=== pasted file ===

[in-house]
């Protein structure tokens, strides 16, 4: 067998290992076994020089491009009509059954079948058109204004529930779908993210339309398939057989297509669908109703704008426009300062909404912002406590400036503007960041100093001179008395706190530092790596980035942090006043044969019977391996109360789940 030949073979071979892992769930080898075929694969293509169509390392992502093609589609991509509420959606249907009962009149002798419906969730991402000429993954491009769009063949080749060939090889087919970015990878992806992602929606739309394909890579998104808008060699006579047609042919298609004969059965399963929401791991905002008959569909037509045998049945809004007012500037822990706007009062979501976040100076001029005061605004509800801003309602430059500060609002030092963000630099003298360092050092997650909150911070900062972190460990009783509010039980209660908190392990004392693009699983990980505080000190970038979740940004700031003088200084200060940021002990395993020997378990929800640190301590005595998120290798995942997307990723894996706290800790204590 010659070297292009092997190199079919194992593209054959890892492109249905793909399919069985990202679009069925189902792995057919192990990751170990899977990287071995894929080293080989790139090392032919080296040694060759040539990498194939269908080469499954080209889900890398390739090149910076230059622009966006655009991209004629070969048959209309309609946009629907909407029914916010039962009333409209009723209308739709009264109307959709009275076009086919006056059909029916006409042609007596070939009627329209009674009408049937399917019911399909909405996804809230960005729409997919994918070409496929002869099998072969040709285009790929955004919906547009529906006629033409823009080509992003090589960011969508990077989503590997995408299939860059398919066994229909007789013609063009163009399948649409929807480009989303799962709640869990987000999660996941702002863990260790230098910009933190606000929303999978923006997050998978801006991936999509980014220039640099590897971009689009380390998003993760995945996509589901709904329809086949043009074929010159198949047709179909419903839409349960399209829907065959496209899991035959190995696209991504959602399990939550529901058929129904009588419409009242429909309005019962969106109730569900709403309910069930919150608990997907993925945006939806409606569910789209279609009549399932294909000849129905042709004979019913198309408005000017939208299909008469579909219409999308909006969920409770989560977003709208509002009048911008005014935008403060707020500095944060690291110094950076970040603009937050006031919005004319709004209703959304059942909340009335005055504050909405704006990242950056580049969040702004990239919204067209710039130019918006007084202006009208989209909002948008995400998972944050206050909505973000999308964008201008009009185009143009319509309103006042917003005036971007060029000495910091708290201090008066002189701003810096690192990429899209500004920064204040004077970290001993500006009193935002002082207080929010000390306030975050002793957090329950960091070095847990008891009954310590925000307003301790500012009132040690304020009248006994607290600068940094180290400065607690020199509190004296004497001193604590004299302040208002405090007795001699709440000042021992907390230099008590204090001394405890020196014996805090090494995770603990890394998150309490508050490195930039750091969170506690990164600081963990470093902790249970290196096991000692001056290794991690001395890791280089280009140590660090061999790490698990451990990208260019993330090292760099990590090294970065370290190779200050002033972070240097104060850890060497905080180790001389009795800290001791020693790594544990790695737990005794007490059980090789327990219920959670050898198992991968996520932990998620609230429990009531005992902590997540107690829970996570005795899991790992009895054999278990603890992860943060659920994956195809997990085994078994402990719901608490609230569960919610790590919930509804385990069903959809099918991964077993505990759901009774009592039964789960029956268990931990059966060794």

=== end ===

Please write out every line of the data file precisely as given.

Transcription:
[in-house]
């Protein structure tokens, strides 16, 4: 067998290992076994020089491009009509059954079948058109204004529930779908993210339309398939057989297509669908109703704008426009300062909404912002406590400036503007960041100093001179008395706190530092790596980035942090006043044969019977391996109360789940 030949073979071979892992769930080898075929694969293509169509390392992502093609589609991509509420959606249907009962009149002798419906969730991402000429993954491009769009063949080749060939090889087919970015990878992806992602929606739309394909890579998104808008060699006579047609042919298609004969059965399963929401791991905002008959569909037509045998049945809004007012500037822990706007009062979501976040100076001029005061605004509800801003309602430059500060609002030092963000630099003298360092050092997650909150911070900062972190460990009783509010039980209660908190392990004392693009699983990980505080000190970038979740940004700031003088200084200060940021002990395993020997378990929800640190301590005595998120290798995942997307990723894996706290800790204590 010659070297292009092997190199079919194992593209054959890892492109249905793909399919069985990202679009069925189902792995057919192990990751170990899977990287071995894929080293080989790139090392032919080296040694060759040539990498194939269908080469499954080209889900890398390739090149910076230059622009966006655009991209004629070969048959209309309609946009629907909407029914916010039962009333409209009723209308739709009264109307959709009275076009086919006056059909029916006409042609007596070939009627329209009674009408049937399917019911399909909405996804809230960005729409997919994918070409496929002869099998072969040709285009790929955004919906547009529906006629033409823009080509992003090589960011969508990077989503590997995408299939860059398919066994229909007789013609063009163009399948649409929807480009989303799962709640869990987000999660996941702002863990260790230098910009933190606000929303999978923006997050998978801006991936999509980014220039640099590897971009689009380390998003993760995945996509589901709904329809086949043009074929010159198949047709179909419903839409349960399209829907065959496209899991035959190995696209991504959602399990939550529901058929129904009588419409009242429909309005019962969106109730569900709403309910069930919150608990997907993925945006939806409606569910789209279609009549399932294909000849129905042709004979019913198309408005000017939208299909008469579909219409999308909006969920409770989560977003709208509002009048911008005014935008403060707020500095944060690291110094950076970040603009937050006031919005004319709004209703959304059942909340009335005055504050909405704006990242950056580049969040702004990239919204067209710039130019918006007084202006009208989209909002948008995400998972944050206050909505973000999308964008201008009009185009143009319509309103006042917003005036971007060029000495910091708290201090008066002189701003810096690192990429899209500004920064204040004077970290001993500006009193935002002082207080929010000390306030975050002793957090329950960091070095847990008891009954310590925000307003301790500012009132040690304020009248006994607290600068940094180290400065607690020199509190004296004497001193604590004299302040208002405090007795001699709440000042021992907390230099008590204090001394405890020196014996805090090494995770603990890394998150309490508050490195930039750091969170506690990164600081963990470093902790249970290196096991000692001056290794991690001395890791280089280009140590660090061999790490698990451990990208260019993330090292760099990590090294970065370290190779200050002033972070240097104060850890060497905080180790001389009795800290001791020693790594544990790695737990005794007490059980090789327990219920959670050898198992991968996520932990998620609230429990009531005992902590997540107690829970996570005795899991790992009895054999278990603890992860943060659920994956195809997990085994078994402990719901608490609230569960919610790590919930509804385990069903959809099918991964077993505990759901009774009592039964789960029956268990931990059966060794």